What is a Cystocele?
A cystocele is a form of pelvic organ prolapse in women and may also be called Anterior Vaginal Wall Prolapse secondary to the fact that the anterior or front wall of the vagina actually supports the bladder in the female. A cystocele is one of the most common forms of pelvic organ prolapse in women. The anterior vaginal wall forms a floor for the bladder to sit on and it goes from one side of the pelvis to the other and is attached to the pelvic floor muscles on each side. Damage to the connective tissue of the anterior vaginal wall from vaginal childbirth and/or aging is thought to be the cause of a cystocele. The anterior vaginal wall can actually tear away from its connection to the pelvic muscles or the wall can stretch out, both causing the bladder to drop and balloon into or out of the vagina.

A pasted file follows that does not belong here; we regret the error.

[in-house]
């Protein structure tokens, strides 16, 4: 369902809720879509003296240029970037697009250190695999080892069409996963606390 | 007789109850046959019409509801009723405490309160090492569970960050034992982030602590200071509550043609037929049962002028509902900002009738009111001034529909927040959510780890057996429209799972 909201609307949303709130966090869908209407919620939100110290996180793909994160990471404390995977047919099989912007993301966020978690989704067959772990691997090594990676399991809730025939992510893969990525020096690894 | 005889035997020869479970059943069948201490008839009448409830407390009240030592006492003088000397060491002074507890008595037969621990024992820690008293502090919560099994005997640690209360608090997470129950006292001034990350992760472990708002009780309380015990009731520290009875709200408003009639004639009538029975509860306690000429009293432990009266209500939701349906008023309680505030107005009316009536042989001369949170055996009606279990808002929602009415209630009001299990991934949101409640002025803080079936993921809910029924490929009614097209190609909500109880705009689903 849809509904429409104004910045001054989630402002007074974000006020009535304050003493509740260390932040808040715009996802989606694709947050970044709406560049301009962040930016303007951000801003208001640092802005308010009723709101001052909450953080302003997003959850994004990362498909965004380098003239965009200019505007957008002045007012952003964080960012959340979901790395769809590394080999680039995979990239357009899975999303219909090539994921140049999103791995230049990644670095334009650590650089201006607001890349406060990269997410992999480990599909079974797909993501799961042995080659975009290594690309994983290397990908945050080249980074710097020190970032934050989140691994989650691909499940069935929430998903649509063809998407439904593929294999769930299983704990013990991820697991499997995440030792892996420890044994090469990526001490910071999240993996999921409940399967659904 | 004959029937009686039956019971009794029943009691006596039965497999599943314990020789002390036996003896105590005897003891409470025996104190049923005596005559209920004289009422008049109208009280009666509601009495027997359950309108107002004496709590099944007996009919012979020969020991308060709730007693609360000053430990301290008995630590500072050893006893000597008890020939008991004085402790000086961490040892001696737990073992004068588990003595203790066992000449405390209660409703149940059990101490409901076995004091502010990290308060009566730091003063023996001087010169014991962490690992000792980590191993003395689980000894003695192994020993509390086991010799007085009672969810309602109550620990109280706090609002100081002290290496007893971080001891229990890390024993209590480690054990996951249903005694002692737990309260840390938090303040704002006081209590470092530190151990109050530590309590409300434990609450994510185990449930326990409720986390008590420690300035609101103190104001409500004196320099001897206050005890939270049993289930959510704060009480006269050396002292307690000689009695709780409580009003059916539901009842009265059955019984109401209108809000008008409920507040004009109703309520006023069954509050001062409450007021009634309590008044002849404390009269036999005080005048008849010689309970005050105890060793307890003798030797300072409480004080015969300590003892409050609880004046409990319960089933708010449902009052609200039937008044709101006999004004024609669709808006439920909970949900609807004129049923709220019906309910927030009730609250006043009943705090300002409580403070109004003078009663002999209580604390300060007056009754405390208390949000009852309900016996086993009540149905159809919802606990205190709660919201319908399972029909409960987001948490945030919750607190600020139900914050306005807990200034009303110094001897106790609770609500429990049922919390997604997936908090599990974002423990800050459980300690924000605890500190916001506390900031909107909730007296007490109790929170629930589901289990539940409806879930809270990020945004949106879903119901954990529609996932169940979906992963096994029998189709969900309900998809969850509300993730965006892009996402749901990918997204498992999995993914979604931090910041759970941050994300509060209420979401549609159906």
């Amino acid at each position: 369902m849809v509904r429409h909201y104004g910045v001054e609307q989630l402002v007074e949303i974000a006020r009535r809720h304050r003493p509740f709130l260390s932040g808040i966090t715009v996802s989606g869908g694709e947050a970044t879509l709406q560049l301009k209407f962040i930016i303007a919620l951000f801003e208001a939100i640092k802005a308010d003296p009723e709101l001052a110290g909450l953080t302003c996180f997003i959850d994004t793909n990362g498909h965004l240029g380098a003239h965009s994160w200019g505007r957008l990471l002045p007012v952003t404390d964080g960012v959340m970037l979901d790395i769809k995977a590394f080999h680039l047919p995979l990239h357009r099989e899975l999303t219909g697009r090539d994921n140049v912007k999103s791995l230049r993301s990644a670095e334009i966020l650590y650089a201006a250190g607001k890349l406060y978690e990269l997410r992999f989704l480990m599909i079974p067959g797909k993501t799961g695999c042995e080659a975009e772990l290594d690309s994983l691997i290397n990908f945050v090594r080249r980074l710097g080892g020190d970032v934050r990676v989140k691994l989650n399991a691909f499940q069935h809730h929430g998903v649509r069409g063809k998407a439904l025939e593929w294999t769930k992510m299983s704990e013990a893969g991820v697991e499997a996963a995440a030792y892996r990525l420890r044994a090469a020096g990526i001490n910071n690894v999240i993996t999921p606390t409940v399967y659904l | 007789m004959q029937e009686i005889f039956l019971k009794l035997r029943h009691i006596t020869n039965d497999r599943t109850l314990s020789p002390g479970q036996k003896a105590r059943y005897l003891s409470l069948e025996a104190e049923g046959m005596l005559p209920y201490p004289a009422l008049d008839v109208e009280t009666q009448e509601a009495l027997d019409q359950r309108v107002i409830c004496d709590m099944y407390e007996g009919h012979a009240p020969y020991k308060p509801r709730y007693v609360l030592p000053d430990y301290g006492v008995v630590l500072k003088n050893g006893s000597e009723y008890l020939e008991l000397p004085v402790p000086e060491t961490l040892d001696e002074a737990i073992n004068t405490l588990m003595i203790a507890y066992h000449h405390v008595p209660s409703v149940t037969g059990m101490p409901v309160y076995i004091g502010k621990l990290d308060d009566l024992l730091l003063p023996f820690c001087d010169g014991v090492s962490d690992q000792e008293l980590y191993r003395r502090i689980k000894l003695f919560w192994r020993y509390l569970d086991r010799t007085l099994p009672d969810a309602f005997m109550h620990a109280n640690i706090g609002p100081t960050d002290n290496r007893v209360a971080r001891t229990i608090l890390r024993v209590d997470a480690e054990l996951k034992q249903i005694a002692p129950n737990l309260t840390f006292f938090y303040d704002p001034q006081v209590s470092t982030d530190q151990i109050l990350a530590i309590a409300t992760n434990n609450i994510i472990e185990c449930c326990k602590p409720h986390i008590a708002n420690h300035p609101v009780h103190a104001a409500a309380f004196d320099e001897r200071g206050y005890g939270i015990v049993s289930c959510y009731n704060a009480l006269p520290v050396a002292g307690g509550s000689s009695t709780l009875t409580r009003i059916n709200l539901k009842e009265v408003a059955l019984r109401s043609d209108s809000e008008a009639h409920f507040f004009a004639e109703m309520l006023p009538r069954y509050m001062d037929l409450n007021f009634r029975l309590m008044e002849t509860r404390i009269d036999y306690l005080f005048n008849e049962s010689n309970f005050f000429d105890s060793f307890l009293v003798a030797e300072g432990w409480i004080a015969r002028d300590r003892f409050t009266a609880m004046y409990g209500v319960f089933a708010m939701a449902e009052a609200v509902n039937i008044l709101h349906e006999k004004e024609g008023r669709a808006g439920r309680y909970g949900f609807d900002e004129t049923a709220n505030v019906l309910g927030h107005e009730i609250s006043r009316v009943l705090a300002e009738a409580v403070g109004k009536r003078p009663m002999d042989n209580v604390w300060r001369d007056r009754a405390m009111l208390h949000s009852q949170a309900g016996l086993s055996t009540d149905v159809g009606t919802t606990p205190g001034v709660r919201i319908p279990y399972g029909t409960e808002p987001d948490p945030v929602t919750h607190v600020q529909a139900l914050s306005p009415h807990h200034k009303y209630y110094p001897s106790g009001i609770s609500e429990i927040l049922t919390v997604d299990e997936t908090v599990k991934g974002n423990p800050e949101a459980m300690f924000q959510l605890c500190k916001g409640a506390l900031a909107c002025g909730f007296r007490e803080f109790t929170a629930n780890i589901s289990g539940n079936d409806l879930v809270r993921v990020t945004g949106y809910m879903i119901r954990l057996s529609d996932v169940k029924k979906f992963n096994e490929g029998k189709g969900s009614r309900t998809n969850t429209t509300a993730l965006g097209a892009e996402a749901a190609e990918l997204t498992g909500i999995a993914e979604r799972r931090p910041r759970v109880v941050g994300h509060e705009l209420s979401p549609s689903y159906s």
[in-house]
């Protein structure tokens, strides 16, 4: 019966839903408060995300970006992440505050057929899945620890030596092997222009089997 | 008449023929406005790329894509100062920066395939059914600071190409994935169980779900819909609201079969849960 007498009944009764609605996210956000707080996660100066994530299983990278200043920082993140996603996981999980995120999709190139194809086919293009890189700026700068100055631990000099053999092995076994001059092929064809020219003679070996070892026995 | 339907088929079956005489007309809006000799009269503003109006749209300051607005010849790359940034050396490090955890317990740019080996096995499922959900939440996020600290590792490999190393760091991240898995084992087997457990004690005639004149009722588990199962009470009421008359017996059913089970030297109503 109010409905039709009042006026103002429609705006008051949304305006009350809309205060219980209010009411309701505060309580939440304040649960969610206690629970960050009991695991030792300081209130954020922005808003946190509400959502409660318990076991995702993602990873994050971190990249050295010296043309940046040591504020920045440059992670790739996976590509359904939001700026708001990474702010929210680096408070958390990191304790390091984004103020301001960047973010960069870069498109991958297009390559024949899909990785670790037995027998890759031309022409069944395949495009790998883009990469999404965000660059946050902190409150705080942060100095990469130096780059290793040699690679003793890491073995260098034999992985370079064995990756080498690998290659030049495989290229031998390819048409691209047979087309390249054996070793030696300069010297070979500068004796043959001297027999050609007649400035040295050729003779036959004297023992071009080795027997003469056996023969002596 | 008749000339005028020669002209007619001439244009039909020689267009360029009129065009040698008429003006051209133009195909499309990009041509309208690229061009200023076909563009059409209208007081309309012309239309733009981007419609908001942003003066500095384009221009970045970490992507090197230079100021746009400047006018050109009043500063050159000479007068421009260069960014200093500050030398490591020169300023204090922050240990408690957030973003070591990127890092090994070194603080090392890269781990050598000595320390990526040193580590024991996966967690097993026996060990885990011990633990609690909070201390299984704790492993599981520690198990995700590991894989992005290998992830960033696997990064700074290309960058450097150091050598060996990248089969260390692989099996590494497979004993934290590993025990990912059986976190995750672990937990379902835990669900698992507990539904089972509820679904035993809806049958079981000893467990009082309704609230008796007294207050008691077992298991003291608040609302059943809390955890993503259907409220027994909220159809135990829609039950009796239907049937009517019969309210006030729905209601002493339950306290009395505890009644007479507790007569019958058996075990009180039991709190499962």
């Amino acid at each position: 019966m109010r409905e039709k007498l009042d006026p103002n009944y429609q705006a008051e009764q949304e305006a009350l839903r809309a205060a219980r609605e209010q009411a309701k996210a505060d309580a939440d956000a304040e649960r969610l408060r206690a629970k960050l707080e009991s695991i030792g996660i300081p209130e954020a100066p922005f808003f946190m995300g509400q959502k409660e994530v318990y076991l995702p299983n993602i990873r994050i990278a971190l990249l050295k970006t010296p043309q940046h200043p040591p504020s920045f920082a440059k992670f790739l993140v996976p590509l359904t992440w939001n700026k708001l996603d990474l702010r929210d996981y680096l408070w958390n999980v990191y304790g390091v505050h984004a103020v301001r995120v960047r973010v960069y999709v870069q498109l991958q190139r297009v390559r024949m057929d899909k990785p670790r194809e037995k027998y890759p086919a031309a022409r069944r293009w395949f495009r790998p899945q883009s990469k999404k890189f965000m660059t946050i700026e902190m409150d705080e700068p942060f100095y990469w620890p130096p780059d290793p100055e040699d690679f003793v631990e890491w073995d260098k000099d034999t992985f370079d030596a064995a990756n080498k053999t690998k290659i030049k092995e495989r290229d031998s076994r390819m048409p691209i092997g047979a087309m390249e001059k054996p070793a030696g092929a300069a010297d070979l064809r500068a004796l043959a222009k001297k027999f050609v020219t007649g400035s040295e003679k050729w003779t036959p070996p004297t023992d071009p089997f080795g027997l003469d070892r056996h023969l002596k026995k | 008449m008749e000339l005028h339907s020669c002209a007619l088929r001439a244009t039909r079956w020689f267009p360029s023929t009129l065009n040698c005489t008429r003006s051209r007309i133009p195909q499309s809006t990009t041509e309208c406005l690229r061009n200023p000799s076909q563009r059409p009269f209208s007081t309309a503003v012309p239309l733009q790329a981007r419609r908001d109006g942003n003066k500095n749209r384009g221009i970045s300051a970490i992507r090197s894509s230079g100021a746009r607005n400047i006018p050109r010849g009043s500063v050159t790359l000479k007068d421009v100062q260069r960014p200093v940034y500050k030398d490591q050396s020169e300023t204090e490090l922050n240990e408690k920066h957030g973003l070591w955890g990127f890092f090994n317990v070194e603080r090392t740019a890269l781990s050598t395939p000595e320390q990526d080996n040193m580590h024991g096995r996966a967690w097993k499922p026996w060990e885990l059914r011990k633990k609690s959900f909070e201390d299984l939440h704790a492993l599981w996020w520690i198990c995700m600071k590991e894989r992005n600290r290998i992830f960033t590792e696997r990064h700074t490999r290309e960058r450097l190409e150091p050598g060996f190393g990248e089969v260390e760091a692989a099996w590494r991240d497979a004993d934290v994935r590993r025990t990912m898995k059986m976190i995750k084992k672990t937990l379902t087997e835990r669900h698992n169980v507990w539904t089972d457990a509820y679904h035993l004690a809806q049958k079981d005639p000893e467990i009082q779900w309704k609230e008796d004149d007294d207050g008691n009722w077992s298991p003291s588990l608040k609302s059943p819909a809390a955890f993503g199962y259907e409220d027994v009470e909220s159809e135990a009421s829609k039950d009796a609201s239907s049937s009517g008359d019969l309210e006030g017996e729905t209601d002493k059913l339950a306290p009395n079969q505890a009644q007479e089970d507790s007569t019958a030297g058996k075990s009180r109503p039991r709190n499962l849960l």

What symptoms does a cystocele cause?
A cystocele is also commonly referred to as a dropped bladder and may cause symptoms such as feeling a bulge in the vagina or a bulge actually coming out of the vagina. This may cause a woman to feel pressure and/or discomfort in the vagina or pelvis. If it is large enough and is actually bulging out of the woman on a regular basis, the vaginal wall that is protruding can acutally get irritated or broken down and ulcerated from rubbing on her underwear. This is very uncomfortable for the woman to even walk or do her daily activities. A woman may also suffer from urinary symptoms such as urinary urgency, frequency and/or urinary leakage/ incontinence. Urinary leakage may be the Stress Urinary Incontinence type, which is leakage with physical activities such as laugh, cough, sneeze, jumping, exercise etc. This is caused by a loss of support of the bladder neck and urethra which commonly occurs at the same time as cystocele. Urge incontinence can also occur with cystocele. This is the type of leakage that happens when a woman gets the urge to urinate but can’t get to the bathroom in time and leaks on the way. Urge leakage is caused by bladder spasms which seems to be secondary to the bladder falling and not being in its normal position.